(2) L. Monteagudo-Lerma et al. / Thin Solid Films 545 (2013) 149–153. formula . The surface roughness of the AlN layers was measured by atomic force microscopy (AFM) in the tapping mode with a Veeco Dimension 3100 microscope. Data visualization and processing were carried out using the WSxM software . 3. Results and discussion 3.1. Deposition of AlN layers under unbiased substrate conditions. 3.5. 1.2. 3.0. 0.8. 2.5. 0.4. 2.0. 0.0 100. 125. 150. 175. RF Power (W). The adequate tuning of the substrate bias during deposition can be a critical parameter to improve the crystalline quality of the AlN layers . In this section, we describe the effect of substrate bias on the structural quality and surface morphology of AlN layers, using the abovedetermined deposition conditions (sputtering pressure = 0.47 Pa in pure nitrogen atmosphere, PRF = 150 W and Tsubs = 450 °C). Considering a substrate ﬂoating potential of 3.8 V measured during deposition at FS conditions, the substrate bias was varied from + 5 V to − 35 V using a DC voltage source connected to the substrate holder through a resistor (56.2 Ω). The current Ic ﬂowing in the circuit formed by the polarized substrate, the plasma environment and the sputtering chamber (ground) was monitored during the AlN deposition. The scheme of the experimental system with the electrical connections is shown in Fig. 2 (up). As presented in Fig. 2 (down), the timedependent evolution of Ic follows the behavior characteristic of a capacitor charging process, with a transient time during which the arrival of positively charged ions partially compensates the externally applied negative bias at the substrate. After this transient time, Ic saturates to a value Is which increases with negative bias. The variation of substrate bias in the range under study does not have any effect on the growth rate, 60 ± 5 nm/h for all the samples (total growth time = 2 h), or on the RMS surface roughness, 0.6 ±. Substrate bias(V). Ammeter. 8. (b) 8. 6. 4. 2 350. 400. 450. 56.2 Ω Chamber Substrate. Current Intensity, IC (mA). 1.6. FWHM rocking curve (0002) (°). (a) 4.0. 3.2. Effect of the substrate bias. 10. 2.0. 4.5. rms roughness (nm). FWHM rocking curve (0002) (°). The ﬁrst step towards the optimization of AlN deposition consisted in studying the effect of deposition parameters such as RF power (PRF) and substrate temperature (Tsubs) on the layer properties. Taking into account previous results , the sputtering pressure was ﬁxed to 0.47 Pa. A set of AlN layers was deposited at Tsubs = 400 °C with RF power ranging from 100 W to 175 W. For all the samples of this set, the HRXRD 2θ/ωscans show the AlN(0002) diffraction peak with the absence of reﬂections related to other crystal orientations. Fig. 1(a) shows the dependence of the FWHM of the ωscan around the (0002) AlN xray reﬂection peak on PRF. A decrease of this FWHM from 4.26° to 2.18° is observed when increasing PRF from 100 W to 150 W. This amelioration is attributed to the increase of both the Al species energy and the target sputtering rate, the latter resulting in an increase of the growth rate from 40 ± 5 nm/h to 60 ± 5 nm/h within that PRF range. This improvement of crystal quality and growth rate with the RF power is in agreement with results presented by other authors . The effect of sputtering gas rarefaction can be neglected considering the low deposition pressure and atom ﬂux in our experiment (0.47 Pa and 7.8 × 1018 atoms/m2s, respectively) [20,21]. Furthermore, the increase of the energy of the impinging species, and thus their mobility on the growing surface, leads to a decrease of the rootmeansquare (RMS) roughness of the AlN layers from 1.8 nm to 0.3 nm [see Fig. 1(a)]. Further increase of PRF up to 175 W leads to a degradation of the crystalline quality and surface morphology of the layer, with values of FWHM of the AlN(0002) related rocking curve of 3.80° and RMS roughness of 0.6 nm. This degradation of the structural properties can be explained in terms of the growinglayer resputtering by the highly energetic impinging species. Following the obtained results on the effect of PRF, a set of AlN samples were deposited at substrate temperatures ranging from 350 °C to 500 °C, keeping PRF = 150 W. For all the samples of this set, only the peak related to the (0002) reﬂection from AlN was observed in 2θ/ω HRXRD measurements, and the RMS surface roughness measured by AFM on 1 × 1 μm2 surface remains in the range of 0.3–0.6 nm. As it is shown in Fig. 1(b), a minimum FWHM of the rocking curve of 1.91° is. obtained for Tsubs = 450 °C, whereas layers deposited at 350 °C and 500 °C show a FWHM of the (0002) rocking curve as high as 8.77° and 5.78°, respectively. This degradation of the structural quality of the ﬁlms is attributed to the reduction of the mobility of the impinging species at low substrate temperature and to the increase of the desorption rate of physiadsorbed atoms at high substrate temperature . The layer deposited at PRF = 150 W and Tsubs = 450 °C shows a c-lattice parameter of 4.970 Å, which corresponds to a tensile strain of εzz = 0.24%, assuming a relaxed AlN lattice parameter c0 = 4.982 Å . The sample presents a layer thickness of ~115 nm and a grain size of ~40 nm.. 4. 0. -35 V -25 V -15 V -5 V +5 V. -4. 500. Substrate temperature (°C). Fig. 1. (a) FWHM of the rocking curve of the AlN(0002) xray reﬂection and RMS surface roughness of a 1 × 1 μm2 scanned area as a function of the RF power for AlN layers deposited on c-sapphire at a sputtering pressure of 0.47 Pa and Tsubs = 400 °C. The RMS roughness of the sapphire substrate is 0.2 nm. (b) FWHM of the rocking curve of the AlN(0002) xray reﬂection as a function of substrate temperature for AlN layers deposited on c-sapphire at a sputtering pressure of 0.47 Pa and PRF = 150 °C.. Al shutter closed. Al shutter opened. 6. IS (mA). 150. 4 2 0. 0. -20. Substrate Bias (V). 0. 40. 80. -40. 120. Deposition time (min) Fig. 2. (Up) Experimental setup used for the process of biasing the substrate during depositions. (Down) Realtime evolution of the current Ic during deposition for different values of substrate bias. Inset: Saturation intensity, Is, as a function of the substrate bias..
(3) L. Monteagudo-Lerma et al. / Thin Solid Films 545 (2013) 149–153. 2.0. F.S.. 1.6. F.S.. 40. 1.2 0. -20. -40. Substrate bias (V). +5V. Al2O3(0006). -5V -15V -25V. 32. 34. 36. 38 2θ (°). 3.3. Two-step deposition method A two-step deposition method was studied in biased samples to prevent the lattice disorder observed by HRXRD measurements. This twostep method consists ﬁrst of the nucleation of an AlN thin layer (buffer layer) under unbiased substrate conditions, followed by the deposition of negatively biased AlN at −15 V. The buffer thickness is one of the most important parameters of this twostep growth process. It must be optimized to prevent the interface degradation while keeping it as thin as possible, to proﬁt from the structural improvement under negative bias. Fig. 4 shows the HRXRD 2θ/ωscan of two-step samples with unbiased buffer layer thickness of ~15 nm and ~30 nm, compared to an unbiased layer and a layer grown at −15 V bias. The use of an unbiased 15nmthick buffer layer does not fully avoid the formation of lattice disorder, noticeable through a weak and broad peak at 2θ ~ 35°. This can be understood by the fact that the grain size obtained in thick AlN layers deposited using the same conditions as the buffer layer is ~40 nm, signiﬁcantly larger than the buffer layer thickness. Thus a non-homogeneous surface coverage can be expected in a three dimensional growth model . The increase of the buffer layer thickness to 30 nm enables the total suppression of the interface damage (no diffraction peak at 2θ ~ 35°) and leads to a reduction of the FWHM of the AlN(0002) reﬂection peak to 1.63°, to be compared to FWHM = 1.91° for the optimized unbiased layer (see. Biased AlN Two-step d=15 nm Two-step d=30 nm Unbiased AlN. Normalized intensity. F.S.. 50. substrate bias above this value, the estimated ﬁlm density decreases to ~ 2.73 g/cm3 probably due to a change in layer stoichiometry. The observed trend with negative bias is somehow similar to the one described as a function of the RF power (see Section 3.1), i.e., increasing PRF results in a mobility enhancement and thus an improvement of the layer, until a certain threshold (PRF = 175 W) where degradation is associated to the onset of the resputtering process. In summary, within the range of analyzed parameters, the optimized conditions in terms of the FWHM of the (0002) xray reﬂection for AlN growth are PRF = 150 W, Tsubs = 450 °C, and a substrate bias of −15 V. For this substrate bias, the AlN layers show the largest grain size (~55 nm) while keeping low values of FWHM of the x-ray rocking curve (1.35°) and RMS surface roughness (0.6 ± 0.1 nm for a 1 × 1 μm2 scan). However, negative bias is associated to a degradation of the substrate/AlN interface. In the next section, we describe an approach to suppress this damage.. Intensity (arb. units). Intensity (arb. units). AlN(0002). FWHM (°). 2.4. Grain size (nm). 0.1 nm for 1 × 1 μm2 scanning surface. However, differences in the structural quality are observed by HRXRD measurements. Fig. 3 displays the 2θ/ω xray scans for the set of samples deposited under various substrate bias. The diffractograms show the (0002) AlN peak together with a broad reﬂection at 2θ ~35° for negative bias between −5 V and −25 V. This latter reﬂection is attributed to lattice disorder at the AlN/sapphire interface originated by the highly accelerated positive ions (Al+, N+, N+ 2 ), impinging the substrate at the initial stages of the deposition process, during the charging transient observed in Fig. 2. In order to verify that the reﬂection at 2θ ~ 35° is originated by interface damage, we synthesized a sample consisting of a thin (~30nmthick) AlN layer deposited at −15 V bias followed by unbiased AlN with a nominal thickness of 240 nm. Indeed, HRXRD measurements from this sample (not shown) presents the AlN(0002) diffraction peak together with the reﬂection at 2θ ~35°, not observed in any unbiased layer, conﬁrming the presence of lattice disorder at the AlN/substrate interface. Despite the interface damage, the obtained FWHM of the ωscan of the (0002) AlN diffraction peak decreases monotonously when increasing negative bias up to −25 V (see inset of Fig. 3), reaching a best value of 1.25°. The improvement of the structural quality with negative bias can be attributed to an increase of the kinetic energy of the impinging ions, hence increasing the mobility of the adatoms at the growing surface . This is consistent with the observed increase of the grain size, as it is shown in the inset of Fig. 3. A maximum grain size of ~55 nm is achieved for the AlN sample deposited with a substrate bias of −15 V. The AlN ﬁlm deposited at a substrate bias of − 35 V shows the highest value of FWHM of the (0002) reﬂection peak rocking curve in the studied range, namely, 2.23°. The worsening of the structural quality of this sample is attributed to a re-sputtering of the growing surface by the highly accelerated ions . This explanation is supported by the low value of grain size, ~ 35 nm in this sample (see inset of Fig. 3). At the same time, the ﬁlm density estimated by xray reﬂectivity measurements increases from 2.81 g/cm3 to 3.24 g/cm3 with the negative substrate bias from + 5 V to − 15 V. For the sample deposited under − 15 V bias, the ﬁlm density is close to the bulk AlN density (3.27 g/cm3 ). The improved compactness of the layers is attributed to the enhancement of the adatom mobility induced by the increased ion kinetic energy . For. 151. 1.0. 0.5. 0.0. 16. 18. 20. HRXRD ω-scan (°). -35V. 40. 42. 44 33. 34. 35. 36. 37. 38. 39. 40. 41. 2θ (°) Fig. 3. HRXRD 2θ/ωscans of AlN ﬁlms deposited at Tsubs = 450 °C and PRF = 150 W as a function of the substrate bias. The diffractograms are vertically shifted for clarity. Inset: FWHM of the rocking curve of the (0002) reﬂection and grain size as a function of the substrate bias. Best results obtained for AlN deposited under unbiased conditions (ﬂoating substrate, FS) are included as horizontal dashed lines for comparison.. Fig. 4. HRXRD 2θ/ωscans for AlN ﬁlms deposited under various substrate bias conditions: 120nmthick AlN at −15 V, twostep AlN with 15nm and 30nmthick unbiased buffer layer followed by 120nmthick AlN at −15 V, and 120nmthick unbiased AlN. The diffractograms are vertically shifted for clarity..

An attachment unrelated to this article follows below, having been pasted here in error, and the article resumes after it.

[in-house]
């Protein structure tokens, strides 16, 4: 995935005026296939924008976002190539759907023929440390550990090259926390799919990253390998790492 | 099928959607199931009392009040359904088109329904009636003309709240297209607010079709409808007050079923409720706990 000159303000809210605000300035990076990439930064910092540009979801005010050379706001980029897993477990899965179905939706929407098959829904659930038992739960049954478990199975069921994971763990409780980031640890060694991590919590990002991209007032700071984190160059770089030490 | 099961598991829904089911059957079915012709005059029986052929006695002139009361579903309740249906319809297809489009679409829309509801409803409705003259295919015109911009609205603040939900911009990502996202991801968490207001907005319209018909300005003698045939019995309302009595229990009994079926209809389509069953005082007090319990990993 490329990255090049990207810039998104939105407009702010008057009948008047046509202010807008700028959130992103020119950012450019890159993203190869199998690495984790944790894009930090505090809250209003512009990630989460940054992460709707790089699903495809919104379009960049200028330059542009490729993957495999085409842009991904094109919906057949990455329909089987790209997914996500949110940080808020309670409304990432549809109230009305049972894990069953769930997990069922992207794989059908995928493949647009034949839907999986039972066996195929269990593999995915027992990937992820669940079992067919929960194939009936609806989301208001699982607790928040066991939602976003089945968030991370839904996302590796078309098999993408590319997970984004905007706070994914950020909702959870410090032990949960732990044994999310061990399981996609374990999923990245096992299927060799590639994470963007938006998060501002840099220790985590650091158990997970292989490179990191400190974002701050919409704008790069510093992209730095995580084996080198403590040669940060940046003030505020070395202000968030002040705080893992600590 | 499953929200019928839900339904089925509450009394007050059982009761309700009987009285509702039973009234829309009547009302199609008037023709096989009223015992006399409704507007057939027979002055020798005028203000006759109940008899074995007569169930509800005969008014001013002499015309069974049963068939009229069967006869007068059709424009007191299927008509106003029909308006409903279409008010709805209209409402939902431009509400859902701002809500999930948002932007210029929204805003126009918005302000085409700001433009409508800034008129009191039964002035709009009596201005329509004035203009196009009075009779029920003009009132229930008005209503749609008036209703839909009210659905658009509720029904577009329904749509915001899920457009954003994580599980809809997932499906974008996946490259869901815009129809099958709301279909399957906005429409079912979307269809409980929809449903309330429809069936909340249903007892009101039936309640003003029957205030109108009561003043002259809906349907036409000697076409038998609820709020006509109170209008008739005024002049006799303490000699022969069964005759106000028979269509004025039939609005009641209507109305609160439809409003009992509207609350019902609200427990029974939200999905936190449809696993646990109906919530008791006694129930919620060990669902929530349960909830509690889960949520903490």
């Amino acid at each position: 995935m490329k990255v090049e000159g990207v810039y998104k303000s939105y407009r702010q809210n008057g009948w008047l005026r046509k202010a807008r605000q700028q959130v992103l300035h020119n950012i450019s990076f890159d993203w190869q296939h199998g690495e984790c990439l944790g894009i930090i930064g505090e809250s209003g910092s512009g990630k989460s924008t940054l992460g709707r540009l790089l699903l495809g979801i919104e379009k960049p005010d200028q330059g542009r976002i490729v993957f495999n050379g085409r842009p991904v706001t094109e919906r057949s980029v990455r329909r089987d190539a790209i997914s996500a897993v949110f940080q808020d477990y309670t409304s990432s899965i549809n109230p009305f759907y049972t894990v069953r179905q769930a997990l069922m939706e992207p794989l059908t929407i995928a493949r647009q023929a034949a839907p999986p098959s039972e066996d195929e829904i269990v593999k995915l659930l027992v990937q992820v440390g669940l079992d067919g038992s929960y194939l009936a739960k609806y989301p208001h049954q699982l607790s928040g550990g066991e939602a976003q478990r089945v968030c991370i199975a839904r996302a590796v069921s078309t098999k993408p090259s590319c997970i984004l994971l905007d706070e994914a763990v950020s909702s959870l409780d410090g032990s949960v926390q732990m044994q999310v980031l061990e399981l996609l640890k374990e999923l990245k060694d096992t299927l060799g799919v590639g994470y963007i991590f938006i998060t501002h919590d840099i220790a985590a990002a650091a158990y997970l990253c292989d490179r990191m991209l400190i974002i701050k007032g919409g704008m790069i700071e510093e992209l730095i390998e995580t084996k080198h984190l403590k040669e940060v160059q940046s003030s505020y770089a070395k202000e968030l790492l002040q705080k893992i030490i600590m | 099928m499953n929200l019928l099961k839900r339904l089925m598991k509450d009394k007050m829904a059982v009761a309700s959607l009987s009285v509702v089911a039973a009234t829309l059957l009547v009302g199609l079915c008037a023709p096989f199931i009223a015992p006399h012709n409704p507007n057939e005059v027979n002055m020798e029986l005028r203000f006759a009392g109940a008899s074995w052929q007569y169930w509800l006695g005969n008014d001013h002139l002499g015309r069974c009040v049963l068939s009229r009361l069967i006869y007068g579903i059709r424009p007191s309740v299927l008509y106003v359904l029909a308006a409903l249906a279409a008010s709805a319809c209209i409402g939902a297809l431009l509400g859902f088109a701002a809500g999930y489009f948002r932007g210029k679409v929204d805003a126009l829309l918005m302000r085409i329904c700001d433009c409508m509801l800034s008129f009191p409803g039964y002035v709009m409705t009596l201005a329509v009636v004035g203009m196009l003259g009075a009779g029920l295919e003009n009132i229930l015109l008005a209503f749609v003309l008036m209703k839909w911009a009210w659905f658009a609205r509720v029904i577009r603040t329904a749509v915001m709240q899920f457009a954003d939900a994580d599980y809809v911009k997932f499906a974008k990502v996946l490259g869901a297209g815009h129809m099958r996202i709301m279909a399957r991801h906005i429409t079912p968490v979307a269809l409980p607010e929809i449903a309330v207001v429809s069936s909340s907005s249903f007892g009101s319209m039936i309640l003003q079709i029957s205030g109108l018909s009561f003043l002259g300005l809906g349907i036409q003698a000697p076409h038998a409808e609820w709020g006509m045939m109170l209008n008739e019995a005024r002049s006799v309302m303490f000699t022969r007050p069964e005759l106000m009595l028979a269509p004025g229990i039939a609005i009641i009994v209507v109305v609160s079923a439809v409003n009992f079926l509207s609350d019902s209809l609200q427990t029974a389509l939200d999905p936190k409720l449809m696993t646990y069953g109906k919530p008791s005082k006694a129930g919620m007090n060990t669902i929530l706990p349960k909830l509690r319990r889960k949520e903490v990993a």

(4) 152. L. Monteagudo-Lerma et al. / Thin Solid Films 545 (2013) 149–153. (a). (b). (c) 5.50 nm. 0 nm Fig. 5. AFM images of 120nmthick AlN deposited on sapphire (a) at ﬂoating substrate conditions; (b) at −15 V of reverse bias; and (c) at −15 V biased substrate conditions on 30nmthick unbiased AlN buffer layer. The RMS surface roughness of the layers is 0.6, 0.7 nm and 0.4 nm, respectively.. inset of Fig. 4). The grain size of the 30-nm/120-nm two-step AlN layer is ~40 nm and the RMS surface roughness is 0.4 nm, measured in a 1 × 1 μm2 area. This RMS surface roughness value is lower than the values obtained for both the optimized unbiased and biased AlN layers (see AFM images in Fig. 5). 4. Conclusions The inﬂuence of deposition conditions such as RF power, substrate temperature and substrate bias on the morphological and structural properties of cAlN ﬁlms deposited on c-sapphire in pure nitrogen atmosphere by RF reactive sputtering was analyzed. The kinetic energy of impinging ions and thus their mobility at the growing surface is controlled through both the RF power and the substrate bias. The crystalline quality of the layers in terms of grain size and FWHM of the rocking curve is improved when increasing the RF power to an optimal value, established in 150 W for the employed deposition system. Beyond this threshold, further increase of the RF power becomes deleterious for the layer structural properties due to the onset of the resputtering process. The increase of the RF power is accompanied by an enhancement of the growth rate linked to the higher Al sputtering rate. The use of negative bias to increase the kinetic energy of the plasma species during the deposition allows further improvement of the structural quality. Best results are obtained with bias values between −15 V and −25 V, being this range valid for our system conﬁguration and the substrateholder geometry used in this work. The growth rate does not change with the substrate bias since it increases the kinetic energy of the impinging ions but does not affect to the plasma density, so that the amount of available ions for the deposition remains constant. The. improvement of the crystalline quality of the layers under negative substrate bias is accompanied by a degradation of the interface between the AlN layer and the sapphire substrate. This degradation can be avoided by the use of a twostep deposition method consisting of the deposition of an unbiased AlN buffer layer (at least 30 nm thick) prior to the negatively biased (−15 V) AlN layer. The optimized AlN ﬁlm shows a FWHM of the (0002) reﬂection peak of 1.63°, grain size ~40 nm and smooth surface morphology with an RMS surface roughness of 0.4 nm. Acknowledgements Partial ﬁnancial support was provided by the Spanish Government Project, TEC201237958C0201, and by Comunidad de Madrid Project by No. S2009/ESP1781. Xray diffraction measurements were carried out at the Xray Diffraction Techniques Laboratory at the ICMMCSIC.. References  B. Gil, Group III Nitride Semiconductor Compounds, Physics and Applications, Clarendon Press, Oxford, 1998.  Y. Taniyasu, M. Kasu, T. Makimoto, Nature 441 (2006) 325.  Y. Taniyasu, M. Kasu, Appl. Phys. Lett. 99 (2011) 251112.  M.B. Assouar, M. El Hakiki, O. Elmazria, P. Alnot, C. Tiusan, Diamond Relat. Mater. 13 (2004) 1111.  C. Giordano, I. Ingrosso, M.T. Todaro, G. Maruccio, S. De Guido, R. Cingolani, A. Passaseo, M. De Vittorio, Microelectron. Eng. 86 (2009) 1204.  W. Luo, X. Wang, L. Guo, H. Xiao, C. Wang, J. Ran, J. Li, J. Li, Microelectron. J. 39 (2008) 1710.  J.H. Yang, S.M. Kang, D.V. Dinh, D.H. Yoon, Thin Solid Films 517 (2009) 5057.  C. Yen, W. Lai, Y. Yang, C. Wang, T. Ko, S. Hon, S. Chang, IEEE Photon. Technol. Lett. 24 (2012) 294..